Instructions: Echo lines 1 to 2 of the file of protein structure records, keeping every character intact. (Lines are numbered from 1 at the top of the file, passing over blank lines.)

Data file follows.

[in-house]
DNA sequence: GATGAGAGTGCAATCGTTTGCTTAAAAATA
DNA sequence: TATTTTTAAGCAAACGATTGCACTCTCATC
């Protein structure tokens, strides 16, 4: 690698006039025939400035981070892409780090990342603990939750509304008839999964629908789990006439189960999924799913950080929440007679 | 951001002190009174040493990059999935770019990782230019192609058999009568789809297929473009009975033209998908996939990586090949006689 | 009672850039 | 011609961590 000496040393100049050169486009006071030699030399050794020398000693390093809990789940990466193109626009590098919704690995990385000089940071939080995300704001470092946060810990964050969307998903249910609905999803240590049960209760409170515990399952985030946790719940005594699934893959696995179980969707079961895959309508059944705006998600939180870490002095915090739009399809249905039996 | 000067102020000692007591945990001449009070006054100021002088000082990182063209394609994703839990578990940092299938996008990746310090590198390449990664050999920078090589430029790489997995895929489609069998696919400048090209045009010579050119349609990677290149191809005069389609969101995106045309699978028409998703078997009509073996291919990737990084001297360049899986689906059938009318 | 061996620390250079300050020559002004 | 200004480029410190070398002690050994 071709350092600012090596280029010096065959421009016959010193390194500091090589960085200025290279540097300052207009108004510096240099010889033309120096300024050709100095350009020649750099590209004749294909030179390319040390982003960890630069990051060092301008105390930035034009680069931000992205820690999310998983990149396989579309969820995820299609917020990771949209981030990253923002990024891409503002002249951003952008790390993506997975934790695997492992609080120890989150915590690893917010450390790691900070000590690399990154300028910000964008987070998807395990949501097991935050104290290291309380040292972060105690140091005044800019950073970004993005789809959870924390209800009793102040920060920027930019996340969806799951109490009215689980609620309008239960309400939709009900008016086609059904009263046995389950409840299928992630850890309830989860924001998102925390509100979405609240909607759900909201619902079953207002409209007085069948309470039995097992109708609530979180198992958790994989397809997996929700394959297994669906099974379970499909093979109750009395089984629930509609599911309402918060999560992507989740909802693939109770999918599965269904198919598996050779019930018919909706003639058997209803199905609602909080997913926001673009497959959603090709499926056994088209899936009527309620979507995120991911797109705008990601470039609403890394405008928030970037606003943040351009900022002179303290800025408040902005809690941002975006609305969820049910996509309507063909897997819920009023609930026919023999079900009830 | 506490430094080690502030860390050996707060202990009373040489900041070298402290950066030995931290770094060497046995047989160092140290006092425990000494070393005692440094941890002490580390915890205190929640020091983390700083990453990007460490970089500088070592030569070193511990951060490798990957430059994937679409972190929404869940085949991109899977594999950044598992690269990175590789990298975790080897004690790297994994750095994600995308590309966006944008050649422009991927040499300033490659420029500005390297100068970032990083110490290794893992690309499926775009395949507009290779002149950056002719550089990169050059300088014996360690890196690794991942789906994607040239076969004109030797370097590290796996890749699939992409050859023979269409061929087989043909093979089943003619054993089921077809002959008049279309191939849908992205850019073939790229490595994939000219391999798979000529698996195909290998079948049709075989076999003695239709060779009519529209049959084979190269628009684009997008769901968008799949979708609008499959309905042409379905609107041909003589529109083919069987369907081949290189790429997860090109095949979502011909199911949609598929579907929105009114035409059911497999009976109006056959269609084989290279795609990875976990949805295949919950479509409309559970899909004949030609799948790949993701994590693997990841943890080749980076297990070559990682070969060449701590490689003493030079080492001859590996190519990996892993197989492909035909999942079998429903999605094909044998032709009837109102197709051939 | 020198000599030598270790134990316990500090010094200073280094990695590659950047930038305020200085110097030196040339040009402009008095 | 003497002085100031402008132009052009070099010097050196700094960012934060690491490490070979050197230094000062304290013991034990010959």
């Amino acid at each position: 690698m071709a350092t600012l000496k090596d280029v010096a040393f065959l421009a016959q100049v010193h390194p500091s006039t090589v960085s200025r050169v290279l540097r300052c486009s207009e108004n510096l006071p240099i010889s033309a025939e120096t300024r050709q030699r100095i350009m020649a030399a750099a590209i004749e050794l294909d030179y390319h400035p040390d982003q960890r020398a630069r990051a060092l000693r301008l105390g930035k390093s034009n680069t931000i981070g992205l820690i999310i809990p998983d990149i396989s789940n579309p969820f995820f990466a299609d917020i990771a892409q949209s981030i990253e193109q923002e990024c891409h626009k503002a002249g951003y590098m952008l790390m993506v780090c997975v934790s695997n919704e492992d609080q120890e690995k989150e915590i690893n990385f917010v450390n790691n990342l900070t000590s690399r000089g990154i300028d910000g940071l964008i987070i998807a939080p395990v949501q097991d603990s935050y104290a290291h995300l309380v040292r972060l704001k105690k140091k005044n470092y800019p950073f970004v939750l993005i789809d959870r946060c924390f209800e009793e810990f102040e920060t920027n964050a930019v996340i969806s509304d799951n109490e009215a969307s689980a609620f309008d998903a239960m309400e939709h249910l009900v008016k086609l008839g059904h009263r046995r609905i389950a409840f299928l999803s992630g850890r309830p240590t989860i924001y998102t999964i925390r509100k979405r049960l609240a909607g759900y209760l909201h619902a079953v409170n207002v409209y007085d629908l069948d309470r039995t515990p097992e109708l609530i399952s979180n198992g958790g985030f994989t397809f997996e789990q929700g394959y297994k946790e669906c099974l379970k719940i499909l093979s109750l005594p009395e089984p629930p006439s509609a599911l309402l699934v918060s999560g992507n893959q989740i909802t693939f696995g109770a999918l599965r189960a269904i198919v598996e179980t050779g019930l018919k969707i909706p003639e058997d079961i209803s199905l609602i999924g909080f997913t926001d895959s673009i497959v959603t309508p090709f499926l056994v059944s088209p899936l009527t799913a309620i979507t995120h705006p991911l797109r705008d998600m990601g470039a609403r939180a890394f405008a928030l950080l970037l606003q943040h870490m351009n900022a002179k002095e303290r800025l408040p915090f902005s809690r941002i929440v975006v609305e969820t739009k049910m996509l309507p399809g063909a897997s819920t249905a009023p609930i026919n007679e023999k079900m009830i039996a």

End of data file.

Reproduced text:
[in-house]
DNA sequence: GATGAGAGTGCAATCGTTTGCTTAAAAATA